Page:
June 23, 2011
People v. Montoya Illegal Sentence / Probation / Work-Release
Facts: Mr. Montoya pled to driving after revocation prohibited, a class six felony. The trial court sentenced Mr. Montoya to 10 months in the work release program to be followed by a period of probation. However, because Mr. Montoya physically could not work, instead of working at a job in work-release, the trial court ordered Mr. Montoya do 10,000 hours of useful public service at the jail while in the work-release program.
Issue: Whether the trial court illegally sentenced Mr. Montoya to a period longer than 90 days jail as a condition of probation?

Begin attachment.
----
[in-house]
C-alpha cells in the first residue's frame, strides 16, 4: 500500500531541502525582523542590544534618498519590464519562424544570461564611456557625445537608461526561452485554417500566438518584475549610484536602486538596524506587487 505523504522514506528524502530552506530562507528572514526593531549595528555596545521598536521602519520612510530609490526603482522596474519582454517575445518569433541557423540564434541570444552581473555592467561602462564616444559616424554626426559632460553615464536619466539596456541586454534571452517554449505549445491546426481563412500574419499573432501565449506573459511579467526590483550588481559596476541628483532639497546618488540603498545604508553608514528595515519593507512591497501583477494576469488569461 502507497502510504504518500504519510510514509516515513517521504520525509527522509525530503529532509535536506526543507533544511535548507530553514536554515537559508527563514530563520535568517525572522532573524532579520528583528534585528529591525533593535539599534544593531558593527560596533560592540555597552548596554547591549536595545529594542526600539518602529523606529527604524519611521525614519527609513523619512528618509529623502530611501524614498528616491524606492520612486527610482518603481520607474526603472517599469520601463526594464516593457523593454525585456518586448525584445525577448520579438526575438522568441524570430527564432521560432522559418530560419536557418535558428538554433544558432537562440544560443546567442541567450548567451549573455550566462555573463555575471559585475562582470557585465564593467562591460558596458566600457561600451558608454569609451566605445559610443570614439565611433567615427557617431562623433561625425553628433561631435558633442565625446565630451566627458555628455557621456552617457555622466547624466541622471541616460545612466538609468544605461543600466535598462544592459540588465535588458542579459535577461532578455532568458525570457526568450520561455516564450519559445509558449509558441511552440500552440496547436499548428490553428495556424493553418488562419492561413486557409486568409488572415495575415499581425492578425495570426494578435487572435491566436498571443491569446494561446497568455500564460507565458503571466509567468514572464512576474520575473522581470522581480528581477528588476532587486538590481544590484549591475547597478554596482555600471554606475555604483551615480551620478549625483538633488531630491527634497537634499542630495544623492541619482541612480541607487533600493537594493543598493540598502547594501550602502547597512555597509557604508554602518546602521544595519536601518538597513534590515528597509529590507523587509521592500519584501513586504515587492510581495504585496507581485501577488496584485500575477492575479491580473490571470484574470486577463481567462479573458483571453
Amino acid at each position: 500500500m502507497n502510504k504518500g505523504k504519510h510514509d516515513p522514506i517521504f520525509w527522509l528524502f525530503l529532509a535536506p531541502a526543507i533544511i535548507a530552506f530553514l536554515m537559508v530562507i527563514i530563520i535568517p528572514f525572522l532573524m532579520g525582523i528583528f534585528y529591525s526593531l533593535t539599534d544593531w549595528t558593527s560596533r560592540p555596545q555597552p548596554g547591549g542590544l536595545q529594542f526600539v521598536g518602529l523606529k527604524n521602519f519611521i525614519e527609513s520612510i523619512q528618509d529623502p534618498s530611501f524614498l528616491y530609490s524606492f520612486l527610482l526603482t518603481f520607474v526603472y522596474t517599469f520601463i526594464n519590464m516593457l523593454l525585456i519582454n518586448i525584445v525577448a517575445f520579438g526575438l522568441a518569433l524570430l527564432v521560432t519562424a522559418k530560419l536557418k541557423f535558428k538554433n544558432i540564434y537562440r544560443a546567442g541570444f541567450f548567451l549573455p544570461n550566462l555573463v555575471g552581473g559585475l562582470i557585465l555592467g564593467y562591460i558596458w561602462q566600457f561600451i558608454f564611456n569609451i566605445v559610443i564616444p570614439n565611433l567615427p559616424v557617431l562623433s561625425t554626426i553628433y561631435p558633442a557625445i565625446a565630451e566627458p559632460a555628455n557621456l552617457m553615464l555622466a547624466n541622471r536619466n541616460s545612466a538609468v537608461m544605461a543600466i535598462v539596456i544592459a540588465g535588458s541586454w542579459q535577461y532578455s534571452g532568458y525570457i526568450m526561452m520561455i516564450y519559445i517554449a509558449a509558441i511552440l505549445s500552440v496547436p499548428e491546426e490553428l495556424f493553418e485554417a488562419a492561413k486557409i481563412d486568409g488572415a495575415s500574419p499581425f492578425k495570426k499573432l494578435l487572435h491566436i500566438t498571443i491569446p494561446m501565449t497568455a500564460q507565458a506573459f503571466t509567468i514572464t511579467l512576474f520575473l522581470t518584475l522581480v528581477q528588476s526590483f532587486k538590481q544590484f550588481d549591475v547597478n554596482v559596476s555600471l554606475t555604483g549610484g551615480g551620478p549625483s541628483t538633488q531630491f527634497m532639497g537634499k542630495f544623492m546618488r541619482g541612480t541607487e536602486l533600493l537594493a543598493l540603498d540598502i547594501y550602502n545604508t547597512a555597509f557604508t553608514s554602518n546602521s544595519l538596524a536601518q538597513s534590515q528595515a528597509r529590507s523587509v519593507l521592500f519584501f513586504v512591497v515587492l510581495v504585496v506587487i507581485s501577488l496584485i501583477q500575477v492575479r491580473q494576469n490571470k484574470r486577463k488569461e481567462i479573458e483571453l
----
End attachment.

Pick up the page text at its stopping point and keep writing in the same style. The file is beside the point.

Reasoning: First, under the clear reading of the work-release statute, the Court of Appeals found that working at the jail and not being released to an outside job does not qualify as “work-release” no matter how generous one were to read the statute. C.R.S. §18-1.3-207. Next, the CofA found that under the probation statute, the Court had no authority to sentence Mr. Montoya to more than 90 days jail and probation. C.R.S. §18-1.3-202. Thus, the CofA held the trial court illegally sentenced Mr. Montoya, and remanded the case. Incidentally, the trial court judge, a former public defender, conformed with the rule that former public defenders appointed to the bench unnecessarily hammer folks at sentencing.